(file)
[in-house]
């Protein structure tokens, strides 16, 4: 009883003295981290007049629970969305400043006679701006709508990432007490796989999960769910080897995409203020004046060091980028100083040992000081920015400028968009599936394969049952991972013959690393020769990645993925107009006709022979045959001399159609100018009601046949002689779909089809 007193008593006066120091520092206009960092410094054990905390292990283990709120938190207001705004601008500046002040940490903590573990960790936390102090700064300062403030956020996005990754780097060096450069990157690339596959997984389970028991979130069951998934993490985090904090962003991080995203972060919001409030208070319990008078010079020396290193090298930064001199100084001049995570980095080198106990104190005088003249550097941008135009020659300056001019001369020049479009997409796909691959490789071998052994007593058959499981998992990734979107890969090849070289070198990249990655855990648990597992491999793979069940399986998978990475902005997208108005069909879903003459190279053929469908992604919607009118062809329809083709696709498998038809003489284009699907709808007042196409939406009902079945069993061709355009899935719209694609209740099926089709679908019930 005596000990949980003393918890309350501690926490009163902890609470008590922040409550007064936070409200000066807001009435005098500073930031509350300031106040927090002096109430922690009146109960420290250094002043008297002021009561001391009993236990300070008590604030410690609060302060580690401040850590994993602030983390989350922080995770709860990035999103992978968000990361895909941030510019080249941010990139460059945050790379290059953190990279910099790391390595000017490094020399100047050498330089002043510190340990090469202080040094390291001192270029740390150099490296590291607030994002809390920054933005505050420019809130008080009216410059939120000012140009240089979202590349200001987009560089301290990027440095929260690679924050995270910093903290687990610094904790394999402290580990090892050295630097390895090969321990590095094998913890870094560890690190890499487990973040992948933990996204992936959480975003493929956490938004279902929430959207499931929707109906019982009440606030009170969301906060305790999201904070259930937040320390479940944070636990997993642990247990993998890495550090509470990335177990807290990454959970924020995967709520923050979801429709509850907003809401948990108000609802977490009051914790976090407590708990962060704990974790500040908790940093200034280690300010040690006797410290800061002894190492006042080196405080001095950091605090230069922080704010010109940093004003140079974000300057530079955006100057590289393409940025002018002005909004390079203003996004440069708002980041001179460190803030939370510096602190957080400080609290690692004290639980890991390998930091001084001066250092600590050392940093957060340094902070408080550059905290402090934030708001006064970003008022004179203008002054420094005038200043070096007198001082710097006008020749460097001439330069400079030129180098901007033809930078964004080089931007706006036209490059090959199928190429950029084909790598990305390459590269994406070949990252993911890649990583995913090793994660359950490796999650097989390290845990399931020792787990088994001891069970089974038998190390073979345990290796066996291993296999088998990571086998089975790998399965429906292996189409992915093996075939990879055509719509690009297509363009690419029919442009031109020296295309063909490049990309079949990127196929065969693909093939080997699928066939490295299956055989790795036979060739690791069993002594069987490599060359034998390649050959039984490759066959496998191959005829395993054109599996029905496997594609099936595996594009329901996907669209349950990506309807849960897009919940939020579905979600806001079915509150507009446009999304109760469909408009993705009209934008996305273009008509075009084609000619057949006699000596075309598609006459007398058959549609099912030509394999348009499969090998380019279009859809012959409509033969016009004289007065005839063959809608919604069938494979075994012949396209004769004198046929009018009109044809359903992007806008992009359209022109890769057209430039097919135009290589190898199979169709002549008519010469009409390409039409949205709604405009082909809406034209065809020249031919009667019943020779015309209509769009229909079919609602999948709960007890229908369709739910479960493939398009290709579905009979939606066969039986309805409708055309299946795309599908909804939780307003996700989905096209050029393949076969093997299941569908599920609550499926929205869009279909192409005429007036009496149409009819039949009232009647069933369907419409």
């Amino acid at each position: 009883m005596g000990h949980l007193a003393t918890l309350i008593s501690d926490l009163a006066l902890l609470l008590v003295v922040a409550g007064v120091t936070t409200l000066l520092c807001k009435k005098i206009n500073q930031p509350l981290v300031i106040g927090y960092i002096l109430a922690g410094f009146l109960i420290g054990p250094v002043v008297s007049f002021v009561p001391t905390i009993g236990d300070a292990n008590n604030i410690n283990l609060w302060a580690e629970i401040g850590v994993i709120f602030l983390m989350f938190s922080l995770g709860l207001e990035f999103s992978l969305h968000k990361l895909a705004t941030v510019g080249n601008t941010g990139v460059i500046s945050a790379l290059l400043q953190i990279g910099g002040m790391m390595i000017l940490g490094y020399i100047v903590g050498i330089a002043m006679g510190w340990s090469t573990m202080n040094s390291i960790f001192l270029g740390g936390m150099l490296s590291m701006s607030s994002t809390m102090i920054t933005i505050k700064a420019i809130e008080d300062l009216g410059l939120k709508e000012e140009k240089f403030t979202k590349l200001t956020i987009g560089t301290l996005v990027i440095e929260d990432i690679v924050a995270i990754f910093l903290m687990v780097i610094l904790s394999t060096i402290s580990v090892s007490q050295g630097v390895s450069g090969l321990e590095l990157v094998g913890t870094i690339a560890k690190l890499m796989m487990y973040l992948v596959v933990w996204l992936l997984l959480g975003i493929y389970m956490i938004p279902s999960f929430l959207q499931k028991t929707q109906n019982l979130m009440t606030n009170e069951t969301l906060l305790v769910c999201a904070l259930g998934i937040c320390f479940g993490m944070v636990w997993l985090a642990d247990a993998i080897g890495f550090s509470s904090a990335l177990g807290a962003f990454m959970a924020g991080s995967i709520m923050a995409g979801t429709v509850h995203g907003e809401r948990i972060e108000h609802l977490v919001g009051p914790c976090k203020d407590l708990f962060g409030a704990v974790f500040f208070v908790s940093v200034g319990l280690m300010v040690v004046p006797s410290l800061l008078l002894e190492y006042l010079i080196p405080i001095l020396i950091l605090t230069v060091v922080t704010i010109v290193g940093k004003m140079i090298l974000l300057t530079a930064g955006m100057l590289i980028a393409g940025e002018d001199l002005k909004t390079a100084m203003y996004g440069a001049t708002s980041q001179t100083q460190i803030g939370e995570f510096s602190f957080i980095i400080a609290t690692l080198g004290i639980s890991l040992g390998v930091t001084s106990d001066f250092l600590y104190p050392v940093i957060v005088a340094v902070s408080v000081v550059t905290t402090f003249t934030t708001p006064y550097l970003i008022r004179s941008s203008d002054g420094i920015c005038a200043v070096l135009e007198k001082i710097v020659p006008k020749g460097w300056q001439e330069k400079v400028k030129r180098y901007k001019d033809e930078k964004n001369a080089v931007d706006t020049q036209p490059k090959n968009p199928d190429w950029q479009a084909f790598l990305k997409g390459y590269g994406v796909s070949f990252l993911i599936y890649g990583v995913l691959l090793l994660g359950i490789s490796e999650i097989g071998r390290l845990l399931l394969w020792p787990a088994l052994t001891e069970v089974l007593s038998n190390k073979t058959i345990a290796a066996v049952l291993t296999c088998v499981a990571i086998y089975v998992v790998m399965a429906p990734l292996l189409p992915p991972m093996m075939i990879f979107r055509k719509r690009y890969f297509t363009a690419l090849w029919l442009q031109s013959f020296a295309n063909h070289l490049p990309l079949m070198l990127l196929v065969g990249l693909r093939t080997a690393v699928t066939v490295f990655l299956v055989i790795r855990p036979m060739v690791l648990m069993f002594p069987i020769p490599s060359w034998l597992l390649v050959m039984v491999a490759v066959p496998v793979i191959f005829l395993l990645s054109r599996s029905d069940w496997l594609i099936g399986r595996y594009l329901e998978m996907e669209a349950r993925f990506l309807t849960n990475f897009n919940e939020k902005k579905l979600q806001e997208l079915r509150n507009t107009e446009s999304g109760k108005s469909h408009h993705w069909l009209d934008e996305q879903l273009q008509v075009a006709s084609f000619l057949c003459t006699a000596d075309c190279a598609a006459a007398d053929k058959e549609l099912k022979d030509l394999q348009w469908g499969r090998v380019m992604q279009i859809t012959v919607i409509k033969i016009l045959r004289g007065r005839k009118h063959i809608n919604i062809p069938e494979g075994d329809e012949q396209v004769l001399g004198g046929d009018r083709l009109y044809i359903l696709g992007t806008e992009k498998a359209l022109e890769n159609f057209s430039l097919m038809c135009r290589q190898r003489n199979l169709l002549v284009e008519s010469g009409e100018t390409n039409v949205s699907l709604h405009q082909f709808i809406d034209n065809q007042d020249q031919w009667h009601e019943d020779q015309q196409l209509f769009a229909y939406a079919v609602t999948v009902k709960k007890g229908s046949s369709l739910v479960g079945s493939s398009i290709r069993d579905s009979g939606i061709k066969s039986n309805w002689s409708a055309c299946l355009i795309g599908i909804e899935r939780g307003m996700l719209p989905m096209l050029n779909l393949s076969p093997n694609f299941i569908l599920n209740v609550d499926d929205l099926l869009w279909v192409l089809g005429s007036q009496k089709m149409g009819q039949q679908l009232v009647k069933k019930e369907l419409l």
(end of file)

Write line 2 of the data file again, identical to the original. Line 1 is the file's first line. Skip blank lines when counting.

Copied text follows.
């Protein structure tokens, strides 16, 4: 009883003295981290007049629970969305400043006679701006709508990432007490796989999960769910080897995409203020004046060091980028100083040992000081920015400028968009599936394969049952991972013959690393020769990645993925107009006709022979045959001399159609100018009601046949002689779909089809 007193008593006066120091520092206009960092410094054990905390292990283990709120938190207001705004601008500046002040940490903590573990960790936390102090700064300062403030956020996005990754780097060096450069990157690339596959997984389970028991979130069951998934993490985090904090962003991080995203972060919001409030208070319990008078010079020396290193090298930064001199100084001049995570980095080198106990104190005088003249550097941008135009020659300056001019001369020049479009997409796909691959490789071998052994007593058959499981998992990734979107890969090849070289070198990249990655855990648990597992491999793979069940399986998978990475902005997208108005069909879903003459190279053929469908992604919607009118062809329809083709696709498998038809003489284009699907709808007042196409939406009902079945069993061709355009899935719209694609209740099926089709679908019930 005596000990949980003393918890309350501690926490009163902890609470008590922040409550007064936070409200000066807001009435005098500073930031509350300031106040927090002096109430922690009146109960420290250094002043008297002021009561001391009993236990300070008590604030410690609060302060580690401040850590994993602030983390989350922080995770709860990035999103992978968000990361895909941030510019080249941010990139460059945050790379290059953190990279910099790391390595000017490094020399100047050498330089002043510190340990090469202080040094390291001192270029740390150099490296590291607030994002809390920054933005505050420019809130008080009216410059939120000012140009240089979202590349200001987009560089301290990027440095929260690679924050995270910093903290687990610094904790394999402290580990090892050295630097390895090969321990590095094998913890870094560890690190890499487990973040992948933990996204992936959480975003493929956490938004279902929430959207499931929707109906019982009440606030009170969301906060305790999201904070259930937040320390479940944070636990997993642990247990993998890495550090509470990335177990807290990454959970924020995967709520923050979801429709509850907003809401948990108000609802977490009051914790976090407590708990962060704990974790500040908790940093200034280690300010040690006797410290800061002894190492006042080196405080001095950091605090230069922080704010010109940093004003140079974000300057530079955006100057590289393409940025002018002005909004390079203003996004440069708002980041001179460190803030939370510096602190957080400080609290690692004290639980890991390998930091001084001066250092600590050392940093957060340094902070408080550059905290402090934030708001006064970003008022004179203008002054420094005038200043070096007198001082710097006008020749460097001439330069400079030129180098901007033809930078964004080089931007706006036209490059090959199928190429950029084909790598990305390459590269994406070949990252993911890649990583995913090793994660359950490796999650097989390290845990399931020792787990088994001891069970089974038998190390073979345990290796066996291993296999088998990571086998089975790998399965429906292996189409992915093996075939990879055509719509690009297509363009690419029919442009031109020296295309063909490049990309079949990127196929065969693909093939080997699928066939490295299956055989790795036979060739690791069993002594069987490599060359034998390649050959039984490759066959496998191959005829395993054109599996029905496997594609099936595996594009329901996907669209349950990506309807849960897009919940939020579905979600806001079915509150507009446009999304109760469909408009993705009209934008996305273009008509075009084609000619057949006699000596075309598609006459007398058959549609099912030509394999348009499969090998380019279009859809012959409509033969016009004289007065005839063959809608919604069938494979075994012949396209004769004198046929009018009109044809359903992007806008992009359209022109890769057209430039097919135009290589190898199979169709002549008519010469009409390409039409949205709604405009082909809406034209065809020249031919009667019943020779015309209509769009229909079919609602999948709960007890229908369709739910479960493939398009290709579905009979939606066969039986309805409708055309299946795309599908909804939780307003996700989905096209050029393949076969093997299941569908599920609550499926929205869009279909192409005429007036009496149409009819039949009232009647069933369907419409």